Since we don’t need the title_id and the old, non-clickable, title column anymore, we can hide them and put the new Link column in its place.

  1. Right-click on the Link column and select “Cut”
  2. Right-click on column C and select “Insert Cut Cells”
  3. Left-click and drag from columns A to B, then let go of the left-click.  This will select columns A and B together.  Right-click either column A or B and select “Hide”

The table now looks like this:

And there you have it.  Clickable links from external data.  I hope this helps you in any future project you may have!

 

To the More Experienced People

I’d like to make a special note to the more experience people about this method of creating hyperlinks using external data.  You may have been thinking I was going to have the query build the hyperlink and then have Excel realize that there is a URL there.  I’m sorry to say that I have not found a way to easily do this.

I could have built the URL inside the SQL query itself, but then Excel would just see it as text.  Even if you go that route, you can click inside the Excel formula bar (or hit F2) and press Enter and it will create a hyperlink at that point.  However, every time you refresh the table it will just become plane old text again (except it still has the format of what looks like a hyperlink).

But seriously, do you really want to create a special VBA method that refreshes the data (or even captures a TableUpdate event) and then process all of the hyperlinks again?  Or would you rather add a few extra columns, add a simple formula and let Excel handle the rest?

Are you ready to master Excel Dashboards?

Learn Excel Dashboard Course Power BI Webinar

Still not convinced? Check out my review of the course!

  • Lisa Smith

    It is nice to see you covering a little bit more Advance topics in your blog! Thanks!

    • Sure thing, Lisa! Feel free to suggest other topics 🙂

      • Ramakin

        Hi Joseph,
        I wonder if you can help me, I have followed your wonderful example above and I now have the =hyperlink text coming out in the query. But for some reason it is staying as text rather than excel converting it to a hyperlink. If I highlight the cell and then in the edit box press return it turns into a hyperlink and works correctly. Would you have any suggestions?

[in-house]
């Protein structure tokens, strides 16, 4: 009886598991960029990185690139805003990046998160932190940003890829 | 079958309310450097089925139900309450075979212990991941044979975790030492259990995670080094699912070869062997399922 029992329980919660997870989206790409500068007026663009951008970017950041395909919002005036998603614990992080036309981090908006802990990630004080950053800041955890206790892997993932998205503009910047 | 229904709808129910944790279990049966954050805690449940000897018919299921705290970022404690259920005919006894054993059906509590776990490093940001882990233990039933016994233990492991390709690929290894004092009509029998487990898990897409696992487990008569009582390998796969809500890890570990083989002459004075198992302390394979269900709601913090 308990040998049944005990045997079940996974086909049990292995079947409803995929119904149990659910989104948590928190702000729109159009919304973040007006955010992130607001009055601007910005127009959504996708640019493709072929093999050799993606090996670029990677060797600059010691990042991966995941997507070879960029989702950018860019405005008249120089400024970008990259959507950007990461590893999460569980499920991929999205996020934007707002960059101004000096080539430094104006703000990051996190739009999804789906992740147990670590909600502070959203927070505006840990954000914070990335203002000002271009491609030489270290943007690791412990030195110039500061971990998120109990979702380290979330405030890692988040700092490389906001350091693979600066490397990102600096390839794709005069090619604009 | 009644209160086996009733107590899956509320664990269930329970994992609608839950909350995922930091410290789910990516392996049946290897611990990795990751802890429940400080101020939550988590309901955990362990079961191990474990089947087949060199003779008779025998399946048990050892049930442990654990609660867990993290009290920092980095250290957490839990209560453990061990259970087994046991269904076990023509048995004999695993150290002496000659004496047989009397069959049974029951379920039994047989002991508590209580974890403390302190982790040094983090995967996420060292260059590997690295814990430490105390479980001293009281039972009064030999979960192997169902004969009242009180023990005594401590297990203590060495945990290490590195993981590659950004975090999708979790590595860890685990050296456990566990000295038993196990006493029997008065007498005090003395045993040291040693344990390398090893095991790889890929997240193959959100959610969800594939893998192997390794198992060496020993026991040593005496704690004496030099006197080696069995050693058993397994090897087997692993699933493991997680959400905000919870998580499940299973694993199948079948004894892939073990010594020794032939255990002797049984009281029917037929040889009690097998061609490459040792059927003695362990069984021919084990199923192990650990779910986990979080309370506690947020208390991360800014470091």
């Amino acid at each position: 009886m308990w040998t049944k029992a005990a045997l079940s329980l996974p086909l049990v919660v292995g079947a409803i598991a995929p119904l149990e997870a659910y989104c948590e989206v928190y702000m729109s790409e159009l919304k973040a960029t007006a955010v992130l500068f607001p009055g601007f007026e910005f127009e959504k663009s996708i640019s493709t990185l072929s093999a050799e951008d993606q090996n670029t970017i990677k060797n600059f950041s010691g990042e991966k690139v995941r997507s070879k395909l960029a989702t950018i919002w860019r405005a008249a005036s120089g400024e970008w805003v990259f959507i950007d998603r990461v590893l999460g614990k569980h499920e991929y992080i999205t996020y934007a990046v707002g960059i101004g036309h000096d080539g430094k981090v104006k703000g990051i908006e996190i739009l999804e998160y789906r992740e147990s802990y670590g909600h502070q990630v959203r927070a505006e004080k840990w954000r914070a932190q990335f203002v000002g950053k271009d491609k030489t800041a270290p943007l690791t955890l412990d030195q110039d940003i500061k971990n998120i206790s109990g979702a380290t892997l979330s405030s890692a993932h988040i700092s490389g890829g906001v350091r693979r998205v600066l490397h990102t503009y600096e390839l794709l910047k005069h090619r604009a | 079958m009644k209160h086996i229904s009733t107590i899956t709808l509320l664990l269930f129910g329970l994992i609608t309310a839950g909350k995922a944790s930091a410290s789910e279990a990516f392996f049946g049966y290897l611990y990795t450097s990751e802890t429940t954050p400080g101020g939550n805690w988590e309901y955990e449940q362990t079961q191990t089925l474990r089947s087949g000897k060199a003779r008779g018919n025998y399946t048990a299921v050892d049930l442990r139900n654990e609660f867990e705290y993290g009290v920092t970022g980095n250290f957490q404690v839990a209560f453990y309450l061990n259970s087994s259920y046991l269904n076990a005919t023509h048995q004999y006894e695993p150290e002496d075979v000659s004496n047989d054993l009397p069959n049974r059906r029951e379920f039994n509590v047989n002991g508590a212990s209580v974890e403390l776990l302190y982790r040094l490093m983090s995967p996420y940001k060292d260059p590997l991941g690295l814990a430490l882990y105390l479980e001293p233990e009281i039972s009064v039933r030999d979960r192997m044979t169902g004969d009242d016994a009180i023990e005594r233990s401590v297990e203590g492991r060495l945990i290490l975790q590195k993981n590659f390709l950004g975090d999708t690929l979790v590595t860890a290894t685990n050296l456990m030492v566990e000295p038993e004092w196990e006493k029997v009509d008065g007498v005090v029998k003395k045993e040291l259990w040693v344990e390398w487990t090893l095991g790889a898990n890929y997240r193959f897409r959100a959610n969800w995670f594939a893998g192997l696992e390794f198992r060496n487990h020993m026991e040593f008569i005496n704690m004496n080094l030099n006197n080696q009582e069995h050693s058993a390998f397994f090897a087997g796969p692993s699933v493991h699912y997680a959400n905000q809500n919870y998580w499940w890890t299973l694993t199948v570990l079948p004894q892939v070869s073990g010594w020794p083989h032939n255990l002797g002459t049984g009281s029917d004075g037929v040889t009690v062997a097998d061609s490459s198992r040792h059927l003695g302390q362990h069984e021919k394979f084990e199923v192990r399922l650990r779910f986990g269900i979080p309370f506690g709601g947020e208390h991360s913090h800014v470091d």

Many thanks

        • Joseph

          Hi Ramakin,

          Thank you for the kind words.

          In the cells where you are entering the formula, are they already formatted as Text by any chance? Or are you copying/pasting the formula? If so, Excel might get confused when it parses the text you pasted, making it think it’s supposed to be text.

          Also, what version of Excel is this?

          Thanks,
          Joseph

  • Ryan

    This was very interesting, I was dealing with a similar situation and by adding the following lines in my VBA after it pulled and inserted the table which included a concatenation for my hyperlink (it required a few other fields that were not necessary to be displayed to the users to create) it created the hyperlink although it lacked the typical hyperlink formatting.

    Sheets(“Active_Sheet”).Columns(“hyperlink:hyperlink”).Select
    Selection.Replace What:=”h”, Replacement:=”h”, LookAt:=xlPart, _
    SearchOrder:=xlByRows, MatchCase:=False, SearchFormat:=False, _
    ReplaceFormat:=False

    This is not necessary in all situations but was a rather simple solution to creating the hyperlink from a SQL Query

    Additionally using your example the sql line to create the hyperlink language and require only the formatting would be
    concat(‘=HYPERLINK(“http://www.pubsdb.com/?title_id=,trim(t.title_id),'”,’,trim(t.title))
    make sure you have the ” before the , before the trim(t.title)
    Like I said, not necessary but it worked for me.

    • Hi Ryan, that’s pretty interesting and I didn’t think that Excel would process that as a formula in the end when it came back from the query, but rather insert it as plain Text. I’ll have to give it a go next time and check it out 🙂 thanks for the tip!

  • Conchi

    Thanks! This worked well with creating a clickable list with email addresses (you know, mailto:bla@bla.com)!

    • Joseph

      🙂 Glad to help!!